Parents of Patients Value Small Quality-of-life Benefits Not Targeted in Most Trials
Parents of children with Sanfilippo syndrome place high value on therapies that provide even modest benefits to a narrower set of symptoms than most clinical trials address, according to a recent study.
Understanding the impacts felt by caregivers and their treatment priorities can help determine the outcomes measured in clinical trials and the symptoms to target in future drug development.
The study, “Parent Experiences of Sanfilippo Syndrome Impact and Unmet Treatment Needs: A Qualitative Assessment,” was published in Neurology and Therapy and is the first publication of the international Caregiver Preference Study, led by the Cure Sanfilippo Foundation.
“The Sanfilippo Caregiver Preference Study provides critical information and perspectives that further informs key stakeholders, allowing the incorporation of patient voice into the decision making regarding the drug approval process and access,” Cara O’Neill, MD, the foundation’s chief science officer, said in a press release.
With no approved treatment yet in hand, Sanfilippo syndrome places a substantial burden on family life, resulting in high levels of anxiety, depression, distress, and post-traumatic stress disorder among caregivers.
For this and other reasons, the U.S. Food and Drug Administration, along with other regulatory authorities, have prioritized integrating patient and caregiver perspectives into drug development and regulatory decision-making processes.
In the current study, 25 parents acting as primary caregivers of patients with Sanfilippo syndrome participated in a series of focus groups.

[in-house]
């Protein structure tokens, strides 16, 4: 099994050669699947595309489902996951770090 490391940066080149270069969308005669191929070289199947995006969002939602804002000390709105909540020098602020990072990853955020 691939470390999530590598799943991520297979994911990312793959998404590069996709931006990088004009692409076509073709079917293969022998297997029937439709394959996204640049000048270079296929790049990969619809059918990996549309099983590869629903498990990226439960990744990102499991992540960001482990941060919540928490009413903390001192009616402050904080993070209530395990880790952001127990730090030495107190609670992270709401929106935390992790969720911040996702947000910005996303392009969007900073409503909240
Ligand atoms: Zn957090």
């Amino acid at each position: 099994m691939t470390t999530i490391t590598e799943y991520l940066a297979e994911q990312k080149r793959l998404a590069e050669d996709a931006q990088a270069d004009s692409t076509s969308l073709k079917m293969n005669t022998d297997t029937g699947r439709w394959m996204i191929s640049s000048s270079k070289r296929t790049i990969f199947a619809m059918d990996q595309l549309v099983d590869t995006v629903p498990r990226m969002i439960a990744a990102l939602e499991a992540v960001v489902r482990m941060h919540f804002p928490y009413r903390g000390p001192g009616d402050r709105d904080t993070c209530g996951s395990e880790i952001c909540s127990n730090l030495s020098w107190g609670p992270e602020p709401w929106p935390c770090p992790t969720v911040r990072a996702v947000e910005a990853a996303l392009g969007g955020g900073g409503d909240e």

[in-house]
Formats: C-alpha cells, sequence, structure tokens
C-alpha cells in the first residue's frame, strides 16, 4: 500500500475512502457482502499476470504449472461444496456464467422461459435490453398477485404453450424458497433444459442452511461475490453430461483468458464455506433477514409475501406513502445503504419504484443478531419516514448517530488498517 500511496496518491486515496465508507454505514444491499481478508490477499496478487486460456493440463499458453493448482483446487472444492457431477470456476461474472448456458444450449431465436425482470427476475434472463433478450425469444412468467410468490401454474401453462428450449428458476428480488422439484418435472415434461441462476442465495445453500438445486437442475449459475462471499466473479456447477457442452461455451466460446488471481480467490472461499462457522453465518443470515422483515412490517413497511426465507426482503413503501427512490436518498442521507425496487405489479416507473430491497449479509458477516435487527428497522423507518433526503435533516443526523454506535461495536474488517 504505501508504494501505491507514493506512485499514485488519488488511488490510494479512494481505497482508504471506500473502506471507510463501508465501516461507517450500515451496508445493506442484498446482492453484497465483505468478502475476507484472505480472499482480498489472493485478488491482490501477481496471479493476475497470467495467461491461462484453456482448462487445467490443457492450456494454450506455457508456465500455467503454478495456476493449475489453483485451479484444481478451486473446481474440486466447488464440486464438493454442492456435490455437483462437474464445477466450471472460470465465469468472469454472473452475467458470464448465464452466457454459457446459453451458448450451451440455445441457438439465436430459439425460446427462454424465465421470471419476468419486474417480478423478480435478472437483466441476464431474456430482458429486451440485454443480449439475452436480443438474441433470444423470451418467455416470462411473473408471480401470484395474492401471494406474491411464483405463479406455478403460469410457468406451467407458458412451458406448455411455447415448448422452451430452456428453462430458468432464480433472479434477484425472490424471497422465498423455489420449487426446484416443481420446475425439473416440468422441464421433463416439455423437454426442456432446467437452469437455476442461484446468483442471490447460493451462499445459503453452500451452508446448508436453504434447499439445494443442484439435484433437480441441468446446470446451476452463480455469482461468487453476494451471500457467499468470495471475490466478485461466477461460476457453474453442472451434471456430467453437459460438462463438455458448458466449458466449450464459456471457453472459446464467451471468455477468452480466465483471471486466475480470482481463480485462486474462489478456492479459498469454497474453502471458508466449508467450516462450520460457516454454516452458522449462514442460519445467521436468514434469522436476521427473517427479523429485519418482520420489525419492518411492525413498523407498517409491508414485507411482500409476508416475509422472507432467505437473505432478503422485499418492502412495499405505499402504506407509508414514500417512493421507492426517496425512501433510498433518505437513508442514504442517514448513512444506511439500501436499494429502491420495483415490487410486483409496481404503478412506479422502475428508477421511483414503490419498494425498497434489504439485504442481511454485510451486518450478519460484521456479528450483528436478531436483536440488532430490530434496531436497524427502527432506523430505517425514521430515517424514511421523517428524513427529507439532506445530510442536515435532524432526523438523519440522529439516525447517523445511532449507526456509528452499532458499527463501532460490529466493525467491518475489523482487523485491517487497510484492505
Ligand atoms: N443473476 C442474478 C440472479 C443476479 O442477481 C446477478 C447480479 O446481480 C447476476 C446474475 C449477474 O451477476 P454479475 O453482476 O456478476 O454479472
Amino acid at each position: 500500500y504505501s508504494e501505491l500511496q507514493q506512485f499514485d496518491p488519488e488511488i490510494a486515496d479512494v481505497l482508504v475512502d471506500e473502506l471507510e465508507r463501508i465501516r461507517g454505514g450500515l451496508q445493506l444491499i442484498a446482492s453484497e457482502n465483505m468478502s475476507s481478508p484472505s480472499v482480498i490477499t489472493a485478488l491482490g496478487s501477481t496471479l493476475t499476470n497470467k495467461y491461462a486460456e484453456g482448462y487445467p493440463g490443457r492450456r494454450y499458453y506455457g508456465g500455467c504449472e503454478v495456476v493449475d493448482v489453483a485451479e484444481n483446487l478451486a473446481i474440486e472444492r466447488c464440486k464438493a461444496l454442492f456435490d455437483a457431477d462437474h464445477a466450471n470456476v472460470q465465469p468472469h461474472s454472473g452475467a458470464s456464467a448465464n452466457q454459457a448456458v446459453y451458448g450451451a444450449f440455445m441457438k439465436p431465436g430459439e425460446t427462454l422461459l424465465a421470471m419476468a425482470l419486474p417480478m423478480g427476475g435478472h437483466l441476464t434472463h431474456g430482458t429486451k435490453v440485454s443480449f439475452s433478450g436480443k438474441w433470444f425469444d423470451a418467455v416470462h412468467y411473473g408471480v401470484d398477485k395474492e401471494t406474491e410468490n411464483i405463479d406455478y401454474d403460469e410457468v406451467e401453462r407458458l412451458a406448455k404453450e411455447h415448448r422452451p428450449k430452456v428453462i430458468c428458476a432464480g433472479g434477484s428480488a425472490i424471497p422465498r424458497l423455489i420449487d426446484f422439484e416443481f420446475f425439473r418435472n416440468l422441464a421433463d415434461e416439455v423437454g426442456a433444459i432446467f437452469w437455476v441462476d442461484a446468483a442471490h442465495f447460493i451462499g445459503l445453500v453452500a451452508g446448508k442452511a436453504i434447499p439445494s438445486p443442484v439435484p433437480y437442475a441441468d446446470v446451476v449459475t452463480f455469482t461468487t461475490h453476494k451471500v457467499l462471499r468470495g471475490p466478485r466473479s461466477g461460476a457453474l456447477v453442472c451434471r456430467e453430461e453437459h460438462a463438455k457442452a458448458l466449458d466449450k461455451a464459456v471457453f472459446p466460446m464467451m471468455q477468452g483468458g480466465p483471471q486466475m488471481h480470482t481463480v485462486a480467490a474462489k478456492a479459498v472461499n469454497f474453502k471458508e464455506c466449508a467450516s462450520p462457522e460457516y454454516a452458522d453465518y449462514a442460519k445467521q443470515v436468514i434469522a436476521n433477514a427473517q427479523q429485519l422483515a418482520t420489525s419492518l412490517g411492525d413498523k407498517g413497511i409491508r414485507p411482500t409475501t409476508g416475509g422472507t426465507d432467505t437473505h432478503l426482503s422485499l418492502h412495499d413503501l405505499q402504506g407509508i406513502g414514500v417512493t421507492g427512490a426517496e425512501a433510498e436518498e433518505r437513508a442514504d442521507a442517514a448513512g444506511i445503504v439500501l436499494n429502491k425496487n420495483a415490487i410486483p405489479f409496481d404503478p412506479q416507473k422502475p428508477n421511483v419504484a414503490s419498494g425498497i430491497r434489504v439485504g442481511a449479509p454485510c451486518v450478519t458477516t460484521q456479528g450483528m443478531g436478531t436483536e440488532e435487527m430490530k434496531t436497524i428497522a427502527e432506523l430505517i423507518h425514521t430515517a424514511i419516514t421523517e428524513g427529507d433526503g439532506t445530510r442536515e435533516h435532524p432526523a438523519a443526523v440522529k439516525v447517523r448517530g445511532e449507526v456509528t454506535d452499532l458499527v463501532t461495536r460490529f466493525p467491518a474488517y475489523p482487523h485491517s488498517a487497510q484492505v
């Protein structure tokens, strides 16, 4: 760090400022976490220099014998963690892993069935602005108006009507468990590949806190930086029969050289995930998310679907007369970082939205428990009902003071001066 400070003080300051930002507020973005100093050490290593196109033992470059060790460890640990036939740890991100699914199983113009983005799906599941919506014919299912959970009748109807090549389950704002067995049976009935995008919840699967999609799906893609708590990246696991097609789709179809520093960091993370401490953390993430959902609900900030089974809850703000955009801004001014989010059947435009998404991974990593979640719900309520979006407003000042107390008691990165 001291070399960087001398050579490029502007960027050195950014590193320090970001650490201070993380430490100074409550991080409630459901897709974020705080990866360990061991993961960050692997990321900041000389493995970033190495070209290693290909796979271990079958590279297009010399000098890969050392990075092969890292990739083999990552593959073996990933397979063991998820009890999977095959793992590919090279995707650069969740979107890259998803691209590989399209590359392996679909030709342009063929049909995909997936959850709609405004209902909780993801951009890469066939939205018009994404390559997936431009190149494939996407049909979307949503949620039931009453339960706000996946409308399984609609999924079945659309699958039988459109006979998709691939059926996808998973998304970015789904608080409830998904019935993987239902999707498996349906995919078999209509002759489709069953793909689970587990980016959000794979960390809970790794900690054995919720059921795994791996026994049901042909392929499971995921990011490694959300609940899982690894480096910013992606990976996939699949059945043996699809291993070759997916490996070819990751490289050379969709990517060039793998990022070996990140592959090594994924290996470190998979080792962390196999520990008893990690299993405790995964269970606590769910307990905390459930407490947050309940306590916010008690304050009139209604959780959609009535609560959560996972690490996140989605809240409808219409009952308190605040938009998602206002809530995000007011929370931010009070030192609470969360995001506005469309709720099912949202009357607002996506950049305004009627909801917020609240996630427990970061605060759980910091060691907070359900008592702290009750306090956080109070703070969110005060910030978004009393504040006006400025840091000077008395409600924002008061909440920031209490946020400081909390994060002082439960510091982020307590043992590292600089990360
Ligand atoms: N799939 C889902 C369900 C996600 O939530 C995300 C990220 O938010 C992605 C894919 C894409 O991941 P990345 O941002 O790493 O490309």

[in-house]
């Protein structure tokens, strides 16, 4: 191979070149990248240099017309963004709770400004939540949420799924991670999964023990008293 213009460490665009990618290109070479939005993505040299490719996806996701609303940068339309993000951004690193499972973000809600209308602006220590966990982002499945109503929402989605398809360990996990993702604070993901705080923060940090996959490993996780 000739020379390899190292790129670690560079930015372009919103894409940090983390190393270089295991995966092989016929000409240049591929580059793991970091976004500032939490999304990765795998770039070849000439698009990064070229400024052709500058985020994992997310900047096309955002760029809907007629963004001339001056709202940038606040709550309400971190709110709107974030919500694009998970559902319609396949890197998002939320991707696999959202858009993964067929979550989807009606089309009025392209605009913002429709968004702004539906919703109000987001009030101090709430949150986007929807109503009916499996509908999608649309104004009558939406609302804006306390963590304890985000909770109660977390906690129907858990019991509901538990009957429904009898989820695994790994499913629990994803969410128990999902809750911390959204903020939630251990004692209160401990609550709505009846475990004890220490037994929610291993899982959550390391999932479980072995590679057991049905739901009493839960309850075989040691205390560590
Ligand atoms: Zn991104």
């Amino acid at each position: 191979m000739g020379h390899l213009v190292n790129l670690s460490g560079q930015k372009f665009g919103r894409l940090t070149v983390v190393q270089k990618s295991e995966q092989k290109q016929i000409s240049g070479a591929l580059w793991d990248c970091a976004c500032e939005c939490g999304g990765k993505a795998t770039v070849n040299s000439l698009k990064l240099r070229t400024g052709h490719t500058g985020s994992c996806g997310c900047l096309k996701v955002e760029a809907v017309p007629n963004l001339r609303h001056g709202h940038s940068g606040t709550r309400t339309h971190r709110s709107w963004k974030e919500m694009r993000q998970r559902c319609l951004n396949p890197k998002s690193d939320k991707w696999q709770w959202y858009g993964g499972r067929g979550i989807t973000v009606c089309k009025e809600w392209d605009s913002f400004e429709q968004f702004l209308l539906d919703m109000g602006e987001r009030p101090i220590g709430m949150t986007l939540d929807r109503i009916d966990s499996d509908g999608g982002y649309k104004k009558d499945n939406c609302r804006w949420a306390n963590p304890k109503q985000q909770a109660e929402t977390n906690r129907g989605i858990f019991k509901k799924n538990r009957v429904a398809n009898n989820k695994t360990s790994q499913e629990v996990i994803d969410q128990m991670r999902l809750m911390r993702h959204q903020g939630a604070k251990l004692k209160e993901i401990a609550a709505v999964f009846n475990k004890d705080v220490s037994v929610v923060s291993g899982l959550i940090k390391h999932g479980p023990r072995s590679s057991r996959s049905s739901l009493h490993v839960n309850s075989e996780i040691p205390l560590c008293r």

Their children, ranging from 4 to 36 years of age, were diagnosed with Sanfilippo syndrome subtype A (17 children), B (6), or C (2). Five children had participated in a prior or ongoing clinical trial of either an enzyme replacement therapy or a gene therapy.
Participants’ largely sorted impactful symptoms into those affecting cognitive, behavioral, and psychological characteristics and those affecting physical health.
Parents listed symptoms related to communicating with others, problematic behaviors, mobility, and pain as the most impactful overall. From their perspective, these represented the greatest unmet needs.
In contrast to the goals of many clinical trials, which tend to focus on treating broad cognitive measures, parents responded that treating any of these symptoms would reduce the burden they felt and improve quality of life for them and their children.
Participants advocated for clinical trials whose primary outcomes focused less on overall cognition and more on multisystem outcomes, including mobility improvement and pain management, or treatments that maintain quality of life by slowing the disorder’s progression.
Finally, parents pressed for trials to broaden their inclusion criteria to allow children in more advanced stages of Sanfilippo syndrome to participate.
The study’s investigators interpreted these results as showing a high risk tolerance for what future therapy studies should attempt.
“Participants advocated for clinical trials that shift focus from primary cognitive outcomes to other multisystem endpoints, and perceptions of non-curative therapies revealed a preference for treatment options that stop or slow the disorder progression to maintain the child’s current function to ensure quality of life; thus parents express high risk tolerance and a desire for broader inclusion criteria for trials,” the researchers wrote.
“These data provide insight into parents’ treatment priorities and impact of various disease manifestations,” they concluded, adding that they “can be used to guide the selection of outcome measures in clinical trials, symptom targets for future therapeutic development, and regulatory decision-making.”
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